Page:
We once naively believed the acquisition of one high-leverage arm would fix the pen. Now it looks like a job that might require three new bodies, including a closer. Good luck adding multiple arms at the exact time of year when everyone needs bullpen help.

Is it even worth it? While the offense twice battled eight-run deficits to bring the tying run to the plate this weekend, the overall engagement level feels disconnected. The bullpen stinks. The rotation is average. The offense is considerably less than the sum of its parts.

It often takes hindsight to identify exactly where and when a season ends. Not this year. The Red Sox embarrassed themselves in London before taking off for Toronto, and it feels safe to declare their season DOA.

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David Ortiz holds impressive American League record this century

David Ortiz holds impressive American League record this century

David Ortiz is one of MLB's best designated hitters of all time.

For 14 years, Ortiz played as a member of the Boston Red Sox after the Minnesota Twins let him go. In Boston, Ortiz became one of the game's most powerful sluggers and posted a career average of .290 with 483 homers with the Red Sox.

Given Ortiz's immense success with the club, it's no surprise that he's among the century's best at launching the long ball. According to Boston Sports Info (@BostonSportsInf on Twitter), Ortiz has more home runs this century than any other player in the American League.

Ortiz just edged out Alex Rodriguez (507 homers) for the overall lead though Ortiz did it in 438 more at-bats. Aside from A-Rod, no other player is within 100 homers of Big Papi.

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This is surely an impressive mark and it speaks to just how good Ortiz was during his time with Boston. When adding in his 17 postseason homers, Ortiz hit exactly 500 career homers with the Red Sox and helped power them to three World Series titles during his time with the team. And 93 percent of his homers this century, postseason included, came in a Red Sox uniform.

It may take a while for any player to pass Ortiz for this high-water mark. Los Angeles Angels star Mike Trout is probably the most likely candidate to pass Ortiz as the 28-year-old currently has 285 homers in 4,340 at-bats that have all come with the Angels. Trout is under contract with the Angels until 2031 so unless he's traded out of the AL, he seems to be on pace to eventually beat Ortiz.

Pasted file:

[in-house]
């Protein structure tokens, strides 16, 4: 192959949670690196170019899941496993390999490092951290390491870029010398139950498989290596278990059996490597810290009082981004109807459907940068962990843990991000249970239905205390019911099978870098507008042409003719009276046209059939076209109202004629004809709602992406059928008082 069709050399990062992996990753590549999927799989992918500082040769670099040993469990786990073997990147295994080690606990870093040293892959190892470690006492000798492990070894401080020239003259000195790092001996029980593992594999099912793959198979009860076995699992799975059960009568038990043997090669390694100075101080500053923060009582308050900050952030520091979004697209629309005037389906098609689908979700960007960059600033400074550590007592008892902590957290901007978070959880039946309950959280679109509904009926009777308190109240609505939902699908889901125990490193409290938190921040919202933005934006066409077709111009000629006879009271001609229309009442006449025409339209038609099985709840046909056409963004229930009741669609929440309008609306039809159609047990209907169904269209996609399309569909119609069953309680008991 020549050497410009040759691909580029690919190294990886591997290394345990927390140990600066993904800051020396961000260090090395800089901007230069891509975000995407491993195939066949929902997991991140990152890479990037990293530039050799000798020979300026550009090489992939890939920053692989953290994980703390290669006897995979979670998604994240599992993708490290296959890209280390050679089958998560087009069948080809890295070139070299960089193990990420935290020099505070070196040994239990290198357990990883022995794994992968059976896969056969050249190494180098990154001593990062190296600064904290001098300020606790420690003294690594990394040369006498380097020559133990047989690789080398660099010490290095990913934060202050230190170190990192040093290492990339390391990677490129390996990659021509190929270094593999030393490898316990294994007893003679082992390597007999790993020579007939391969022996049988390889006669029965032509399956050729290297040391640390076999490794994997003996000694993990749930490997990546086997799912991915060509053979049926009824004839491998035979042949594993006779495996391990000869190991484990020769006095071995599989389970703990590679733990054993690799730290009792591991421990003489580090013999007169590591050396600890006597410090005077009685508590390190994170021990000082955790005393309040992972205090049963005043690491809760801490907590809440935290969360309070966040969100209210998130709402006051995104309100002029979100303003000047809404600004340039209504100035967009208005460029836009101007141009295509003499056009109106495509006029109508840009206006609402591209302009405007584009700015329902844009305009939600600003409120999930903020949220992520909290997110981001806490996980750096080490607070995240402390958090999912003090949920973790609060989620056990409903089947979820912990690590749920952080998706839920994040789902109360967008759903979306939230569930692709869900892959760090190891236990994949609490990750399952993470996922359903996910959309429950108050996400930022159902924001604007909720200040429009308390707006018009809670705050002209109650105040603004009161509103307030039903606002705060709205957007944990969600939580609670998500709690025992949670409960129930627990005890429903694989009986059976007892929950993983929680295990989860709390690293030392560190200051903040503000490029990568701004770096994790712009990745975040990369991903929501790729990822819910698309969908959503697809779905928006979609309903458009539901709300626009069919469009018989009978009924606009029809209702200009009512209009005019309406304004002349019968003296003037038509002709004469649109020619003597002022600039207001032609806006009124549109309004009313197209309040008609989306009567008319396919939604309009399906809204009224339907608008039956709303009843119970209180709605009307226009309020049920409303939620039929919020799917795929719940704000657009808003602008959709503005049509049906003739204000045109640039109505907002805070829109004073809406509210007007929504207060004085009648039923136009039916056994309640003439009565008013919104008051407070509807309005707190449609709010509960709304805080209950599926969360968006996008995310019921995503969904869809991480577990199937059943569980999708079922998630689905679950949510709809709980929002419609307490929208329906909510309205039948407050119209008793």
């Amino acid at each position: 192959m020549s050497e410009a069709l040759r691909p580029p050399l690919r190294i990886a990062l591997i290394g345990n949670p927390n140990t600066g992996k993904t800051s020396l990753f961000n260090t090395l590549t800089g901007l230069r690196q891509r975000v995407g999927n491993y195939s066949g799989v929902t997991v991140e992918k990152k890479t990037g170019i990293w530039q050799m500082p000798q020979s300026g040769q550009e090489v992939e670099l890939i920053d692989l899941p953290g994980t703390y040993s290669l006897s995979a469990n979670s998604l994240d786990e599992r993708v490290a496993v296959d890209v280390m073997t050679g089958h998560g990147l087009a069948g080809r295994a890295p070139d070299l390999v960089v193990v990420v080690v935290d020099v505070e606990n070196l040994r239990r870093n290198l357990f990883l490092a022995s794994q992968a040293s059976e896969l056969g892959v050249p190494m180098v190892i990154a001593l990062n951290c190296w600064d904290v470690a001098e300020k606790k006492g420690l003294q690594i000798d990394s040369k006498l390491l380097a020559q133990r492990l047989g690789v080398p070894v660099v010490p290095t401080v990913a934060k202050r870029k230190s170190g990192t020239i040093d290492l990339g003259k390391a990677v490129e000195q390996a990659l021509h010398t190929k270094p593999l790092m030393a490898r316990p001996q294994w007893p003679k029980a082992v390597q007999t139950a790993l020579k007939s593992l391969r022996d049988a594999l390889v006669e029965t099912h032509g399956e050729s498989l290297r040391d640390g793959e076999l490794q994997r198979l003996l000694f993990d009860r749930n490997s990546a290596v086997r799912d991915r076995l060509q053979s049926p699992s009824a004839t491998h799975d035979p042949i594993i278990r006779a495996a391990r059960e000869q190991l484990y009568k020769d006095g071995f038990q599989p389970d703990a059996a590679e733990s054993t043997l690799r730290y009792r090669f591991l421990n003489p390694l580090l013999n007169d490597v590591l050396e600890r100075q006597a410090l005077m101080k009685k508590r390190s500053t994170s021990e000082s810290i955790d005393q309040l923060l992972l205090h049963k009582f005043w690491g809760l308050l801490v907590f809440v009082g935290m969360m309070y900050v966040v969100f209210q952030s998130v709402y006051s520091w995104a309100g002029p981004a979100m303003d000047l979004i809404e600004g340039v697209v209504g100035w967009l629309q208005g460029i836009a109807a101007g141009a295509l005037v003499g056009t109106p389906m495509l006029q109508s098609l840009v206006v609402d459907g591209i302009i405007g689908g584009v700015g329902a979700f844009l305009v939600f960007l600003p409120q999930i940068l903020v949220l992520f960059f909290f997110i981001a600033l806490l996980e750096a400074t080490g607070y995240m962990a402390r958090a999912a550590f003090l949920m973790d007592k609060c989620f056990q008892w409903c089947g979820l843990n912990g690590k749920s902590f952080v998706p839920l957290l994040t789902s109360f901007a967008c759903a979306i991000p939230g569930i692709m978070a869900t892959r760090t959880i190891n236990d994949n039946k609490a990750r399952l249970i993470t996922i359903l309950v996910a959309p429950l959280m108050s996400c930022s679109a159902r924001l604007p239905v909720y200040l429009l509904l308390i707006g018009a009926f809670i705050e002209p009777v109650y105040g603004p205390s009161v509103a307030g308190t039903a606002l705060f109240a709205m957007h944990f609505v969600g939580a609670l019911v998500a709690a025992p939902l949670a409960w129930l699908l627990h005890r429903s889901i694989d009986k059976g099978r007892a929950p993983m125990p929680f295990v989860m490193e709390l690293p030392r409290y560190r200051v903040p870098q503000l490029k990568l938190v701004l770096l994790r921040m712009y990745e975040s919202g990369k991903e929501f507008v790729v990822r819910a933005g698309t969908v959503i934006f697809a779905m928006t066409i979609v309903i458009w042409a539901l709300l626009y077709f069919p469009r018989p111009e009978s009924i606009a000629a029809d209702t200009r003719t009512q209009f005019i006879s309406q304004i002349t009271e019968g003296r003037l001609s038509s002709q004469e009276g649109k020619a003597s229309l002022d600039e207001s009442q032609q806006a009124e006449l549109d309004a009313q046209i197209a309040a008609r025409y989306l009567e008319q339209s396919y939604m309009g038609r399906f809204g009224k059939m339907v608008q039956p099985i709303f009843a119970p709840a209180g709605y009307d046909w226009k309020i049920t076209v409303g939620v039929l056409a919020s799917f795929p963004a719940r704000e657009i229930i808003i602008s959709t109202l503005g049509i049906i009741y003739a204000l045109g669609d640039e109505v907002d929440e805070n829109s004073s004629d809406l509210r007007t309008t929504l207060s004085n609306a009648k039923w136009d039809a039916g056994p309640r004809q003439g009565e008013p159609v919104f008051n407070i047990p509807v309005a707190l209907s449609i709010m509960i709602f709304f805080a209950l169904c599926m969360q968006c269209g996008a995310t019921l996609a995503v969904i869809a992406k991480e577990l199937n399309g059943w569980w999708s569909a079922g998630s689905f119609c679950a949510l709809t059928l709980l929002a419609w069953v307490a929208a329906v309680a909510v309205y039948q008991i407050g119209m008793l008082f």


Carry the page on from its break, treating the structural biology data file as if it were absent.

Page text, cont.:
But that could take close to another decade. And until then, Ortiz will reign supreme on this century's AL home run leaderboard.

10 memorable individual performances in Red Sox home openers

10 memorable individual performances in Red Sox home openers

Today should've been the 108th opener at Fenway Park for the Boston Red Sox as they were to host the Chicago White Sox to begin their home schedule.

But as we all know, the coronavirus pandemic has changed that as well as the rest of the world. 

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There's still hope that they'll be baseball at Fenway in 2020, but on the day the gates were supposed to open and signal the unofficial start of spring in Boston, let's look back at a few of the Red Sox's most memorable individual performances with some Opening Day Dreaming Delivered by Coors Light.

April 20, 1912

The Red Sox christened Fenway Park by beating their rivals from New York, then known as the Highlanders, 7-6 in 11 innings before 24,000, including Mayor John "Honey Fitz" Fitzgerald, grandfather of future president John F. Kennedy, and the Royal Rooters.

Tris Speaker (pictured, 3-for-6, two RBI, game-winning single) and Steve Yerkes (5-for-7) were your hitting heroes for a team that would go on to win the World Series.